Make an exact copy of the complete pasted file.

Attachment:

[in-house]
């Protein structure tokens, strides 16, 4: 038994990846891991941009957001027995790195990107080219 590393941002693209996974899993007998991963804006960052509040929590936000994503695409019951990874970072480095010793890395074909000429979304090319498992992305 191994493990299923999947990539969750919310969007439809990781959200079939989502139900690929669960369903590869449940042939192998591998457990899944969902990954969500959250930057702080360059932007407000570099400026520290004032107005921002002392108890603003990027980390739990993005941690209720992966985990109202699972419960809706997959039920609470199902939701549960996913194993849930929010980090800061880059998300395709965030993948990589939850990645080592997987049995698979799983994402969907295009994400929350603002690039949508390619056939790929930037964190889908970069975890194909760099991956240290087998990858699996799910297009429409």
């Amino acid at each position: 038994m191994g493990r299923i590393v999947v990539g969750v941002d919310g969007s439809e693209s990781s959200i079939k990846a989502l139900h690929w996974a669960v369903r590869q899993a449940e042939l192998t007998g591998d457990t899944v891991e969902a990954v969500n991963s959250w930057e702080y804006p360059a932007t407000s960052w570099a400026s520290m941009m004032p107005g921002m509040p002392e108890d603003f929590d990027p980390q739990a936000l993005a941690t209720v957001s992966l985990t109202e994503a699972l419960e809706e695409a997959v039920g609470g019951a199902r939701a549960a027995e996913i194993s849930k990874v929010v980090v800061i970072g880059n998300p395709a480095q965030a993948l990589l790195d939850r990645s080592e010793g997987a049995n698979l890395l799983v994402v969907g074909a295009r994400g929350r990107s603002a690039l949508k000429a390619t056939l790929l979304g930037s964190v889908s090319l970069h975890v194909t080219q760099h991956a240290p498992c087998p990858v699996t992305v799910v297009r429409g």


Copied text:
[in-house]
């Protein structure tokens, strides 16, 4: 038994990846891991941009957001027995790195990107080219 590393941002693209996974899993007998991963804006960052509040929590936000994503695409019951990874970072480095010793890395074909000429979304090319498992992305 191994493990299923999947990539969750919310969007439809990781959200079939989502139900690929669960369903590869449940042939192998591998457990899944969902990954969500959250930057702080360059932007407000570099400026520290004032107005921002002392108890603003990027980390739990993005941690209720992966985990109202699972419960809706997959039920609470199902939701549960996913194993849930929010980090800061880059998300395709965030993948990589939850990645080592997987049995698979799983994402969907295009994400929350603002690039949508390619056939790929930037964190889908970069975890194909760099991956240290087998990858699996799910297009429409």
């Amino acid at each position: 038994m191994g493990r299923i590393v999947v990539g969750v941002d919310g969007s439809e693209s990781s959200i079939k990846a989502l139900h690929w996974a669960v369903r590869q899993a449940e042939l192998t007998g591998d457990t899944v891991e969902a990954v969500n991963s959250w930057e702080y804006p360059a932007t407000s960052w570099a400026s520290m941009m004032p107005g921002m509040p002392e108890d603003f929590d990027p980390q739990a936000l993005a941690t209720v957001s992966l985990t109202e994503a699972l419960e809706e695409a997959v039920g609470g019951a199902r939701a549960a027995e996913i194993s849930k990874v929010v980090v800061i970072g880059n998300p395709a480095q965030a993948l990589l790195d939850r990645s080592e010793g997987a049995n698979l890395l799983v994402v969907g074909a295009r994400g929350r990107s603002a690039l949508k000429a390619t056939l790929l979304g930037s964190v889908s090319l970069h975890v194909t080219q760099h991956a240290p498992c087998p990858v699996t992305v799910v297009r429409g």